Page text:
วันอาทิตย์ที่ 23 กันยายน พ.ศ. 2555



Distribution:    The Blood Parrot, also called the Bloody Parrot and Blood Parrotfish, and another variety known as the Jellybean Parrot are fish developed by breeders and hobbyists. Since they are a hybrid, they are domestic and only found in aquariums. The Blood Parrot is said to have been bred in Taiwan and the suggested parents are Central and South American cichlids.

Status: There are no wild populations of this species.

Descriptions : The Blood Parrot Cichlid is a hybrid fish that was first created in Taiwan in the mid to late 1980's. Its parentage has been highly disputed, but the most commonly speculated pairings are Midas Cichlid (Amphilophus Citrinellus) with the Redhead Cichlid (Paratheraps Synspilum). One of the more wild theories is the Severum (Heros Severus) with the Red Devil Cichlid (Amphilophus Labiatus). Blood Parrots have a round body, a beak shaped head with an upside down triangle mouth. They are often seen in bright orange in coloration, but seen in other colors such as red, yellow, brown, and tan.   A further developed variety is the Convict Parrot Cichlid, which is also called the 'Jellybean' Parrot or 'Bubble Gum' Parrot'. This is actually a 'double hybrid' fish. It is a cross between a female hybrid Blood Parrot and a pink male Convict Cichlid Archocentrus (Cichlasoma) nigrofasciatus. Blood Parrots have reportedly been crossed with other cichlid species such as the Severum and the Texas Cichlid. So there may be other new varieties showing up down the road.
   All cichlids share a common feature that some saltwater fish such as wrasses and parrotfish have and that is a well-developed pharyngeal set of teeth that are in the throat, along with their regular teeth. Cichlids have spiny rays in the back parts of the anal, dorsal, pectoral, and pelvic fins to help discourage predators. The front part of these fins are soft and perfect for precise positions and effortless movements in the water as opposed to fast swimming.
   Cichlids have one nostril on each side while other fish have 2 sets. To sense "smells" in the water, they suck water in and expel the water right back out after being "sampled" for a short or longer time, depending on how much the cichlid needs to "smell" the water. This feature is shared by saltwater damselfish and cichlids are thought to be closely related.


Size - Weight:    These fish generally get up to 6 - 7" (15-17.5 cm), though some will reach 8" (20 cm).

Care and feeding:    Since they are omnivorous the Blood Parrot, Bloody Parrot, or Blood Parrotfish will generally eat all kinds of live, fresh, and flake foods. To keep a good balance give them a high quality flake food or pellet everyday. Feed brine shrimp (either live or frozen) or blood worms as a treat. Live guppies and goldfish will suffice when they get bigger. Proteins high in B-carotene will promote good coloring.

    A 30 gallon tank will be fine for juveniles for the first couple of years, but for adults 55 gallons is suggested. They prefer slow to moderate moving water along with good efficient filtration. The aquarium should have low to moderate lighting. Provide a substrate of fine dark sand along with rocks and roots for places to hide along with open areas for swimming. Plants can also be included as they will not bother them.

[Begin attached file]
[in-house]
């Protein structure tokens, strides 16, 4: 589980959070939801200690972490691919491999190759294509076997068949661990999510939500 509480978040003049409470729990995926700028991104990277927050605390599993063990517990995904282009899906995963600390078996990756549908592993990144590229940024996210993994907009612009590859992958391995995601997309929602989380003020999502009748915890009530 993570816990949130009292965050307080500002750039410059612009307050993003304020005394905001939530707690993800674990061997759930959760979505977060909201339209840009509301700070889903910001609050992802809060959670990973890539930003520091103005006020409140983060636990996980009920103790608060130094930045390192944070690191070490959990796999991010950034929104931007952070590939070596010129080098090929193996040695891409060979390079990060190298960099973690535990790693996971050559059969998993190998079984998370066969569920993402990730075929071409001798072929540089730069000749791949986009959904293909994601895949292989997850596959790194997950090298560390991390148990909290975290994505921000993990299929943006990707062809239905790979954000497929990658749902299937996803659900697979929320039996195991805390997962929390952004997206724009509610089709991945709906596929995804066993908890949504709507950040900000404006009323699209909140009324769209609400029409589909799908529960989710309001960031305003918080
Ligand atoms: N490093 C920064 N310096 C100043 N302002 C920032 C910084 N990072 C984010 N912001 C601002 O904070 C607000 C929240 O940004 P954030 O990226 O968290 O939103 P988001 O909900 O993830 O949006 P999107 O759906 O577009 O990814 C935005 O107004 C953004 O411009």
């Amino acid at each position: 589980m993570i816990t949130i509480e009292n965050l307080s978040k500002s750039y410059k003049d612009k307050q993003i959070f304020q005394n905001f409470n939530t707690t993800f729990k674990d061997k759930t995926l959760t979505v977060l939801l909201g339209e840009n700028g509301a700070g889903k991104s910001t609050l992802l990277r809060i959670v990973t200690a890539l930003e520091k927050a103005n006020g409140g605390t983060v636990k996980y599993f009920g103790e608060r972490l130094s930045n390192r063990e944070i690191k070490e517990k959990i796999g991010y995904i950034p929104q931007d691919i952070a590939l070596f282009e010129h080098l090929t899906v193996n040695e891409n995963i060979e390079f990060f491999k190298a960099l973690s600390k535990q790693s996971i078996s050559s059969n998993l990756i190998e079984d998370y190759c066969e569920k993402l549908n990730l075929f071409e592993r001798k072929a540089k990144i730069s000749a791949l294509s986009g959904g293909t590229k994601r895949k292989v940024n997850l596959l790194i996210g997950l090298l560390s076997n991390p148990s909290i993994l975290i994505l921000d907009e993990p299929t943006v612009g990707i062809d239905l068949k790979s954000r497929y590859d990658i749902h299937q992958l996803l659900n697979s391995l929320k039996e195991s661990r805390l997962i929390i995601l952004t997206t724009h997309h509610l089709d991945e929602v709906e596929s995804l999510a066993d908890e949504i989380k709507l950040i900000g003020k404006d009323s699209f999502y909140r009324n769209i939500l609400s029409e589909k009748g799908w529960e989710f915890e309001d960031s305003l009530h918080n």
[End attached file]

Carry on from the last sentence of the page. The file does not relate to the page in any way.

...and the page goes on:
They can be easy to care for if water changes are performed frequently. Do water changes of 20 - 25% weekly, more or less depending on stocking numbers. If water quality is ignored, as with all cichlids, disease and death can occur. One common problem is Ich. It can be treated with the elevation of the tank temperature to 86° F (30° C) for 3 days.


Water Region: Top, Middle, Bottom:   These fish will swim in all areas of the aquarium.

Acceptable Water Conditions:    Hardness: 2-25° dGH
   Ph: 6.5 to 8.0
   Temp: 70-82° F 21-28° C. Their colors will pale in the lower temperatures.

Mixing with other fishes:

The blood parrot is a cross-bred from cichlids parents, and you would expect these fish to be highly territorial and aggressive. However, these fish are surprisingly shy and peaceful - and many owners have successfully kept them in a community tank with other mid-size fish such as danios, angelfish, and catfishes. However, true to their parents' heritage, these fishes can be highly territorial and may fight with their tank mates if kept in a community tank.
If these fishes are kept with other cichlids, care should be taken to ensure that their tank mates are not overly-aggressive.

Sexual Differences:    Sexing them is difficult. Males will show a pink around their gills and on the throat when they are in spawning colors.

Breeding/Reproduction:
Blood parrots will attempt to breed in an aquarium and some pairs attempt to breed very frequently (every few weeks). What most people find is that a pair will court, clean a nest site and then lay eggs. However, the eggs do not hatch in many cases. The parents will continue to care for the eggs for several days until the eggs turn white with fungus and then the parents will likely eat the eggs.
Interestingly, recently more and more people report that their blood parrot cichlids are successfully breeding.

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Reference

http://parrotcichlid.com/node/15287

http://animal-world.com/encyclo/fresh/cichlid/blparrot.php

http://aquariumlore.blogspot.com/2006/07/blood-parrots.html

http://cichlidresearch.com/parrot.html